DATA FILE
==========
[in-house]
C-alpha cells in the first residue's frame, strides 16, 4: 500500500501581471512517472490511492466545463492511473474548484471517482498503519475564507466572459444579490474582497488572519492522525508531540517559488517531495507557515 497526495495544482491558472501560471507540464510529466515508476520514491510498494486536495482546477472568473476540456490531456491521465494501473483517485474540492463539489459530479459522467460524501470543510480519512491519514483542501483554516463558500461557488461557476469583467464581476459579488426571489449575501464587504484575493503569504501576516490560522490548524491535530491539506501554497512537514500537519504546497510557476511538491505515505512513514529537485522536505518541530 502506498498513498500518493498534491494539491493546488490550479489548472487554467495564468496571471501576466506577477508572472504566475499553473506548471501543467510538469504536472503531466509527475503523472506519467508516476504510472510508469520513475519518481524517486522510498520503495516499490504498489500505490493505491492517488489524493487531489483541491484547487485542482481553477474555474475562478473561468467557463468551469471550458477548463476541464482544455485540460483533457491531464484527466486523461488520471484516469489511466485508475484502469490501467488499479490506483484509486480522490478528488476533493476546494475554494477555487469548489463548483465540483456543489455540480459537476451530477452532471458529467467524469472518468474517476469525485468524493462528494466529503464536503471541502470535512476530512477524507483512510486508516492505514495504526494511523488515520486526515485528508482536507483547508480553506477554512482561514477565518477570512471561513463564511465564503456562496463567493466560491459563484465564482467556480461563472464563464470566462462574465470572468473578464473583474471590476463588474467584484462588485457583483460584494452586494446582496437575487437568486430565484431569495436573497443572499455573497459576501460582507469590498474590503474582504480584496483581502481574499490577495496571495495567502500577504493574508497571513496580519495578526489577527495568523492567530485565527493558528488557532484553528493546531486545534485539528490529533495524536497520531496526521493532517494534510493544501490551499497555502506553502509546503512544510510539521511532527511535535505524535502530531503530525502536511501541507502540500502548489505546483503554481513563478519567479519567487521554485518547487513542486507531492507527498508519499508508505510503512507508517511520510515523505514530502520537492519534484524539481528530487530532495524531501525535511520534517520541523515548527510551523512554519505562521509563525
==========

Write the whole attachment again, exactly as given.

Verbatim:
[in-house]
C-alpha cells in the first residue's frame, strides 16, 4: 500500500501581471512517472490511492466545463492511473474548484471517482498503519475564507466572459444579490474582497488572519492522525508531540517559488517531495507557515 497526495495544482491558472501560471507540464510529466515508476520514491510498494486536495482546477472568473476540456490531456491521465494501473483517485474540492463539489459530479459522467460524501470543510480519512491519514483542501483554516463558500461557488461557476469583467464581476459579488426571489449575501464587504484575493503569504501576516490560522490548524491535530491539506501554497512537514500537519504546497510557476511538491505515505512513514529537485522536505518541530 502506498498513498500518493498534491494539491493546488490550479489548472487554467495564468496571471501576466506577477508572472504566475499553473506548471501543467510538469504536472503531466509527475503523472506519467508516476504510472510508469520513475519518481524517486522510498520503495516499490504498489500505490493505491492517488489524493487531489483541491484547487485542482481553477474555474475562478473561468467557463468551469471550458477548463476541464482544455485540460483533457491531464484527466486523461488520471484516469489511466485508475484502469490501467488499479490506483484509486480522490478528488476533493476546494475554494477555487469548489463548483465540483456543489455540480459537476451530477452532471458529467467524469472518468474517476469525485468524493462528494466529503464536503471541502470535512476530512477524507483512510486508516492505514495504526494511523488515520486526515485528508482536507483547508480553506477554512482561514477565518477570512471561513463564511465564503456562496463567493466560491459563484465564482467556480461563472464563464470566462462574465470572468473578464473583474471590476463588474467584484462588485457583483460584494452586494446582496437575487437568486430565484431569495436573497443572499455573497459576501460582507469590498474590503474582504480584496483581502481574499490577495496571495495567502500577504493574508497571513496580519495578526489577527495568523492567530485565527493558528488557532484553528493546531486545534485539528490529533495524536497520531496526521493532517494534510493544501490551499497555502506553502509546503512544510510539521511532527511535535505524535502530531503530525502536511501541507502540500502548489505546483503554481513563478519567479519567487521554485518547487513542486507531492507527498508519499508508505510503512507508517511520510515523505514530502520537492519534484524539481528530487530532495524531501525535511520534517520541523515548527510551523512554519505562521509563525